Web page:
In 2013, airlines worldwide reported 8,000 'unruly passengers' incidents, but let's put that in perspective: There were about 740 million flyers in the U.S. alone that year who weren't behaving badly. Nevertheless, the International Air Transport Association says it's a growing and significant problem.
There have been lots of bizarre stories in recent years, including an apparently drunken United passenger who swigged liquid soap from a plane's lavatory then tried to bite a flight attendant's leg, or the Spirit passenger who allegedly groped fellow travelers and crew members.
The IATA is looking for solutions to this problem.
Here is my two cents:
1. Alcohol consumption caps
Limit alcoholic beverage sales to two drinks per person, per 3,000 miles (about the length of a cross-country trip). The flight attendant could entertain polite requests to exceed the limit on a case-by-case basis, but the seatmates of those requesting another jolt would get a veto.
2. Party zones and quiet zones
Some planes are livelier than others, like flights to Vegas or maybe the Super Bowl--which is no fun if you want to nap or read. Put the raucous group in back and designate a quiet zone upfront. Maybe volunteers could be enticed into mid-plane buffer zone duty with free snacks.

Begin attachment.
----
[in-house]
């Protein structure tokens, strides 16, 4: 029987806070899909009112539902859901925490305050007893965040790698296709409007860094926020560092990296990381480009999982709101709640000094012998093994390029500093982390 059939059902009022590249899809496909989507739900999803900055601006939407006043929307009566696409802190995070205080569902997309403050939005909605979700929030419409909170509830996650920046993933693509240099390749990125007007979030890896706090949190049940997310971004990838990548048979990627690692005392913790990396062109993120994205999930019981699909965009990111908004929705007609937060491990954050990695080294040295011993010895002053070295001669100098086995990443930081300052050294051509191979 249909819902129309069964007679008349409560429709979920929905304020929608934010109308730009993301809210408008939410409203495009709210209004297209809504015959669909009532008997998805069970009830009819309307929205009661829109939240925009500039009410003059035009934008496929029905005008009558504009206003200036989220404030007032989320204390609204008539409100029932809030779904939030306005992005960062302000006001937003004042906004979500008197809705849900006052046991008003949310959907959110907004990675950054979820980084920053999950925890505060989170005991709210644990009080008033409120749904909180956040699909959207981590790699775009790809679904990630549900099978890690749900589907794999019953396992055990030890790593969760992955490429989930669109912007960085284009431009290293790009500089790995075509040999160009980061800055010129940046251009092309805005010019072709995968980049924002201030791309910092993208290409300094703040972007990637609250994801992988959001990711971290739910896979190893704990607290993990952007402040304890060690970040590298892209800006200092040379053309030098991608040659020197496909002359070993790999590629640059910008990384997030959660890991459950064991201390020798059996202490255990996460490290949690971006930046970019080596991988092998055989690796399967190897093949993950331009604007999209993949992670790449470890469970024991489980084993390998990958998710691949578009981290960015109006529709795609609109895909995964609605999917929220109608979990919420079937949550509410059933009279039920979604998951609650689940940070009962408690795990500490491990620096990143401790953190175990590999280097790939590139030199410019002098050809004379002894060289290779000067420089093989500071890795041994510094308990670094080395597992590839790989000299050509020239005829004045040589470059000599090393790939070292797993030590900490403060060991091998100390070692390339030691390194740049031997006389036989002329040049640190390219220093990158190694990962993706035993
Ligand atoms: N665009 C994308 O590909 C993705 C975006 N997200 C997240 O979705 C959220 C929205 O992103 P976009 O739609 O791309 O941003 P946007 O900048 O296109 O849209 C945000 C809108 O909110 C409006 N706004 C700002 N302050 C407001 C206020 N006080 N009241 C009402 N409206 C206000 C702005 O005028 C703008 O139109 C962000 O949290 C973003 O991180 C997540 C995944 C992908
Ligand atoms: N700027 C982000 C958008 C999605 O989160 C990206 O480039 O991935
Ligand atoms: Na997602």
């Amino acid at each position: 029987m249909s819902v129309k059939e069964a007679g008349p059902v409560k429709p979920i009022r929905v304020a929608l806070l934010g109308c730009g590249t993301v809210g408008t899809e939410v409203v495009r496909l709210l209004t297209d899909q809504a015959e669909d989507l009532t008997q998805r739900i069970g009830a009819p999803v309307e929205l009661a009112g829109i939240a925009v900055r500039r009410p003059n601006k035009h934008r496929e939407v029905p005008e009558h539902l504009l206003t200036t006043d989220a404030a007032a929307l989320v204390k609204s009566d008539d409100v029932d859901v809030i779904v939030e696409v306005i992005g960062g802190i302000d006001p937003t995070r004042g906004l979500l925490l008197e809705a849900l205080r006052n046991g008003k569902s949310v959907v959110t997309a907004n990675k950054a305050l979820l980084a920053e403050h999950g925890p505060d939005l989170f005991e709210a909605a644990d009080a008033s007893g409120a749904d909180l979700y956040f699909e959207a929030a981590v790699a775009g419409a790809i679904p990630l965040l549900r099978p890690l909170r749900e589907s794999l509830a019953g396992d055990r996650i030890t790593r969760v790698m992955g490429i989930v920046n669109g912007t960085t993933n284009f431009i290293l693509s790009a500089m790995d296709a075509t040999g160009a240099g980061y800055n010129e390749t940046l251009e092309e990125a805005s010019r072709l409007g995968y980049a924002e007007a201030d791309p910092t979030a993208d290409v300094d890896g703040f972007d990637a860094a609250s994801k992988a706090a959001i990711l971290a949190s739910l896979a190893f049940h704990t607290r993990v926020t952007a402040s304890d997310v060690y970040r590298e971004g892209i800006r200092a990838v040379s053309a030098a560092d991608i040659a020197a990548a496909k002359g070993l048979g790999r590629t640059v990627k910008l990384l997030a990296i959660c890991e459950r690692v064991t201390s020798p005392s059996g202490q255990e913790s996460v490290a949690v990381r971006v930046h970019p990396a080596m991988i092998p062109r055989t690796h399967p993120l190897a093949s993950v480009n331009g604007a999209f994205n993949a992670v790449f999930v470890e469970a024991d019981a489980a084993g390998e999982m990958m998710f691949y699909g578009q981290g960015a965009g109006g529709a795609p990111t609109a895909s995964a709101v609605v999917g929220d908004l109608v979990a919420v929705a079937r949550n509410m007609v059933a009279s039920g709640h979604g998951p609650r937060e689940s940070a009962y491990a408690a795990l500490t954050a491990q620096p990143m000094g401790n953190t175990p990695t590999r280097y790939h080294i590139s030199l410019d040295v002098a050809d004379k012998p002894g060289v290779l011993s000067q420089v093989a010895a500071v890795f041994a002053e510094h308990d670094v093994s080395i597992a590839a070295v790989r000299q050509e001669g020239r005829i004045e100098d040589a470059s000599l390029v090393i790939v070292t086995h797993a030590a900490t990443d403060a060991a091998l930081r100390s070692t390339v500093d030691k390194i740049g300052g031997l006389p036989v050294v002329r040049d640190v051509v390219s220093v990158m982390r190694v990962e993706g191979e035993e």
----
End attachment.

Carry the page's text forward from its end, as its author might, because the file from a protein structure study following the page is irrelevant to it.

3. Three strikes, you're out
A crew member's word is law on a plane; you disobey at your peril. Maybe it's time to up the ante for those not yet in the unruly category but heading that way with a three strike rule.
Earn a single strike each time a flight attendant has to say, "Turn off that phone," or "Buckle that belt." Another strike might be a seatmate's complaint like, "Don't be an armrest hog!" If the plane is still at the gate when a third strike is earned, he or she is escorted off. If it happens in mid-air, the other passengers could vote on a penalty. Please note that duct-taping an unruly passenger to an airline seat is not unheard of.
4. Better training for flight attendants
Many flight attendants get some training in peaceful conflict resolution but with 8,000 incidents a year, it's clearly not enough. Perhaps seminars with real conflict experts like NHL or NFL referees would do the trick.
5. Lighten up
A security checkpoint at Los Angeles International Airport boasts a TSA agent who entertains passengers with standup routines ("That's a very manly zebra bag you have, sir") --but we like the Southwest model best. The airline's fun-loving flight attendants turn safety demonstrations into comedy routines ("It's a no-smoking, no-whining, no-complaining flight [but] it is a 'please' and 'thank you' and 'you are such a good-looking flight attendant' flight.") and occasionally sing to passengers or play games with them. I suspect it's hard to stay unruly when you're deeply involved a rousing game of Which Passenger has the Ugliest Driver's License.
Rick Seaney is an airline travel expert and the co-founder of FareCompare.com, an airfare comparison shopping site